Game Culture Final

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In the digital world where Massively Multiplayer Online games (MMOs) rule a large section of the world and everything may seem peachy, but in fact everything is not all right. One of the major issues with MMOs is that the game is changing the reward curve. By this I mean that rather then giving the players just rewards to further their game experience the game developers dumb down the difficulty to get rewards and hence dumb down the game and its content.

This issue will come up when ever the game developers try and add new things into the game. When they add new content, new worlds, new races, new dungeons, etc. they add better and better items. This itself is not an issue at all and it almost always starts off great. New items and content are not intrinsically detrimental to the game play, instead the problem that arises is the game developers choose to make items that used to require lots of hard work and time, easier and easier to get. So in the end new players are able to get items that used to take hours and hours of work to get in less then half the time and effort. Not only that, but because of how items are in MMOs, since they are, or were, hard to get items, they are usually extremely good, and it soon puts the new players nearly on par with players who have the best gear. This has happened in numerous games, but has more prominently happened recently in World of Warcraft (WoW).

One of the first things that WoW did in its expansion, The Burning Crusade (TBC), was add in something called Arenas. Arenas were a new system for player versus player (PvP) and a way to get new PvP items. What you did was you had to join a team and with that team you went up against other teams of the same number of people as yours. Originally this was a great idea; you could fight against others with friends of yours and see how well you did against others. The items you got from it were originally specifically for PvP and were used for that. But as time went on the Arena gear became better and better, in order to keep up with the advancing player versus environment (PvE) gear. So soon enough the PvP gear was being used in PvE and ended up surpassing the lower end PvE gear. Basically, to put it simply the creators were making PvP gear that was easy to obtain, and that had the same stats as gear that came from high end instances (PvE). So anyone who was new to the high end content could have PvP gear that was just as good as anyone who spent hours in instances or raids. By making these PvP items so easy to get, they have unbalanced another aspect of the game, crafting.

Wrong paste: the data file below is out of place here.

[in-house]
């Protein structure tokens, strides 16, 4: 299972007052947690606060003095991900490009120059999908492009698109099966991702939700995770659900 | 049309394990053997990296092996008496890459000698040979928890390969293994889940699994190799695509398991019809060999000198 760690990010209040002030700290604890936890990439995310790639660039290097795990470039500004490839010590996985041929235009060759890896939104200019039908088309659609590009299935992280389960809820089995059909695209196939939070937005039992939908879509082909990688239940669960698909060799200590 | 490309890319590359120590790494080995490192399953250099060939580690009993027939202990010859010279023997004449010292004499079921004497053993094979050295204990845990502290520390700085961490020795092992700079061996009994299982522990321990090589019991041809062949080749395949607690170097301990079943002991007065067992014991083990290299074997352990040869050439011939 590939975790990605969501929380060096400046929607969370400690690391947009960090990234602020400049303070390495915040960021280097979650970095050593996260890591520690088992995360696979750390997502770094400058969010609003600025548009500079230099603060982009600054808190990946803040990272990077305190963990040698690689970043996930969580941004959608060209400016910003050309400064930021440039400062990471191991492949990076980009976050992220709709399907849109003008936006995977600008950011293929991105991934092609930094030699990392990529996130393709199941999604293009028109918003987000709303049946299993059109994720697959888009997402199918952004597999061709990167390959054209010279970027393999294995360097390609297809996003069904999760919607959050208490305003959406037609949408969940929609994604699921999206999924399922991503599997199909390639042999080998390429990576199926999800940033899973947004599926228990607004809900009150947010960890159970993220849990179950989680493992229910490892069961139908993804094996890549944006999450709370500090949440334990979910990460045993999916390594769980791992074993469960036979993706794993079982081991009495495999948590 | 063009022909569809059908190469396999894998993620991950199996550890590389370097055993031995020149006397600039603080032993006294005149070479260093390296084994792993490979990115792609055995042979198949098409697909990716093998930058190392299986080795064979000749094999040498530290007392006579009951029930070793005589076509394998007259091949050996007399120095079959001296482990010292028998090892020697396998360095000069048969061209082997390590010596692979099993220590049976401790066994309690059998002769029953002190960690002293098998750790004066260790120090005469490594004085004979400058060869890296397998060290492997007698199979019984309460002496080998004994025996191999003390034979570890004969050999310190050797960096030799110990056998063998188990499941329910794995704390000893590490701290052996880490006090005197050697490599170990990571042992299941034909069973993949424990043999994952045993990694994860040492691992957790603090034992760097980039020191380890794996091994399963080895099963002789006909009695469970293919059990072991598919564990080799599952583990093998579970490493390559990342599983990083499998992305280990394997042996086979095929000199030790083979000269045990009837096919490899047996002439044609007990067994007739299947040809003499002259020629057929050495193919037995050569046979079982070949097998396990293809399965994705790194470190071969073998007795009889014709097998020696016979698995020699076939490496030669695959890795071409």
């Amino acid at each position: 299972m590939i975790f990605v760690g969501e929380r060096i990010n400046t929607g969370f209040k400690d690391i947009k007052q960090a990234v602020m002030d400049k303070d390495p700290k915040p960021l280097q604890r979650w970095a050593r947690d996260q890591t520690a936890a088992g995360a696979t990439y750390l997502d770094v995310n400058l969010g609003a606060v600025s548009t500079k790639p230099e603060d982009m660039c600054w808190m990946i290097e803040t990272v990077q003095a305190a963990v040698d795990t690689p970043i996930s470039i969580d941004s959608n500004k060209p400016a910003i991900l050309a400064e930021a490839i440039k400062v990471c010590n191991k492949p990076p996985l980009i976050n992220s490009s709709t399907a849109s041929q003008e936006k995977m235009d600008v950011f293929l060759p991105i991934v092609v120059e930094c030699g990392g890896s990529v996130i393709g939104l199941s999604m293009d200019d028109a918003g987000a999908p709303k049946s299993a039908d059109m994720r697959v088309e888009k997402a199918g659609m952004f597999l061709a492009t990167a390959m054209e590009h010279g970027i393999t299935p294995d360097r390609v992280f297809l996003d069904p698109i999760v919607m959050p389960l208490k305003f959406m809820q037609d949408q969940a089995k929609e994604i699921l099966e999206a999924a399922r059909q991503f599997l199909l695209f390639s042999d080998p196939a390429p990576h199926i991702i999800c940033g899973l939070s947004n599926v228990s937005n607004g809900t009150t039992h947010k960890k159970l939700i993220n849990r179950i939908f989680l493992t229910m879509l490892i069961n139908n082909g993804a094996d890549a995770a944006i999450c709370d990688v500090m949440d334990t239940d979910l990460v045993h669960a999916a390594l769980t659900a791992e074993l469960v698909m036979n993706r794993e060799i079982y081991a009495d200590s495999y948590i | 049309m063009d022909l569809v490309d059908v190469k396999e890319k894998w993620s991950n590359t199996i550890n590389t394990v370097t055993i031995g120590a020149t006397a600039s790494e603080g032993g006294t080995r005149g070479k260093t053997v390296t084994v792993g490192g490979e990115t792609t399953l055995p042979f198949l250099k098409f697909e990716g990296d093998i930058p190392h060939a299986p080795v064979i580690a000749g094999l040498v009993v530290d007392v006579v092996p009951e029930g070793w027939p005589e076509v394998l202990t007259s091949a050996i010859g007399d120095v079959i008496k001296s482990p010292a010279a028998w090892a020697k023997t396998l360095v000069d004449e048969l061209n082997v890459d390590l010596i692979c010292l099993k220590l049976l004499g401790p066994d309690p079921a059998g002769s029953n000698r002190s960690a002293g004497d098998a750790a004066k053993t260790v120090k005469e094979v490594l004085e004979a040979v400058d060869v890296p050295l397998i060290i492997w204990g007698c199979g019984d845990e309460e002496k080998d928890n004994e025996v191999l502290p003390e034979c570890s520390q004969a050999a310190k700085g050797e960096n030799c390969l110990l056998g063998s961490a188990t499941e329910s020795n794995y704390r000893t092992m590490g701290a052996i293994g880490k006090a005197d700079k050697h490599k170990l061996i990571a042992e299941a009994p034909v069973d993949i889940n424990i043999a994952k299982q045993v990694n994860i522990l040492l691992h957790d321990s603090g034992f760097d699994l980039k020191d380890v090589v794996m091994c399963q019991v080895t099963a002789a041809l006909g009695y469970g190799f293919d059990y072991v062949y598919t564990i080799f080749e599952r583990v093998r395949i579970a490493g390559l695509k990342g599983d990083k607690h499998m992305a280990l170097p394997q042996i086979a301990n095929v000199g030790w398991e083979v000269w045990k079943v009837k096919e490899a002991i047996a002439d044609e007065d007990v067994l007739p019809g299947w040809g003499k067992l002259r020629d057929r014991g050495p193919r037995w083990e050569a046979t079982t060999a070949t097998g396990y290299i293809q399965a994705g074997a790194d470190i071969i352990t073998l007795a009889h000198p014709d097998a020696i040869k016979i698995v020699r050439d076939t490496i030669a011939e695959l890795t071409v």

In Hearts, Clubs, Diamonds, Spades: Player Suit MuDs we are presented with the idea that different players are drawn to MuDs or MMOs for different reasons. One of these ideas is that people will join a game so that they can achieve stuff, and one of these things that achievers can aim for is crafting. What the PvP items have done is that they have unbalanced the need for crafters, making it so that they are unbalancing the game play for people who don’t live only for PvE and PvP. As the reading says, “It’s a question of balance: if something is added to a MuD to tilt the graph one way, other mechanisms will need to be in place to counterbalance it…” (Bartle, 783). Clearly WoW does not have this in place. It is destroying the Achievers way of playing the game and replacing it almost entirely with the Killers method.

This is also not only an issue for the overall balance of the game, but it is also very important to think about if you are the developer of a game. By making high end items easier and easier to get you are cutting down on the content that players are able to experience. If you are cutting the content for people to experience you are cutting the amount of game that players are experiencing which hurts you as a developer. Wasted content is player time spend other where, making it so they never get to see places that would regularly require lots of time spent in. If developers make it so that players cannot skip over places, which means that they will be playing the game more so that they can catch up to the high end people. Not only that, but players enjoy a challenge, and by giving players high end stuff you are making it so they get bored of the game faster. As James Paul Gee points out in his book What Video Games Have to Teach Us: About Learning and Literacy “The learner gets ample opportunity to operate within, but at the outer edge of, his or her resources, so that at those points things are felt as challenging but not “undoable.” (Gee, 71). By giving the player more chances to challenge themselves the game is rewarding them to a much greater level then just by giving the player the really good items.

With as large of a market base as MMOs have it would be wise if they try, and target all the players instead of just a few types of players. By doing this the games will be more challenging, involving and overall something that players will be happy with and keep coming back for more. Also by creating a game that is balanced it will make every one a lot more happy and will also create a game that people will feel rewarded playing, not just with what they get, but with that they do.


Works Cited

Bartle, Richard. “Hearts, Clubs, Diamonds, Spades: Players Who Suit MUDs.” The Game Design Read: A Rules of Play Anthology. Katie Salen and Eric Zimmerman, eds. Cambridge, Massachusetts: Massachusetts Institute of Technology, 2006.

Gee, James Paul. “Learning and Identity.” What Video Games Have to Teach Us About Learning and Literacy. New York, N.Y.: PALGRAVE MACMILLAN, 2003.

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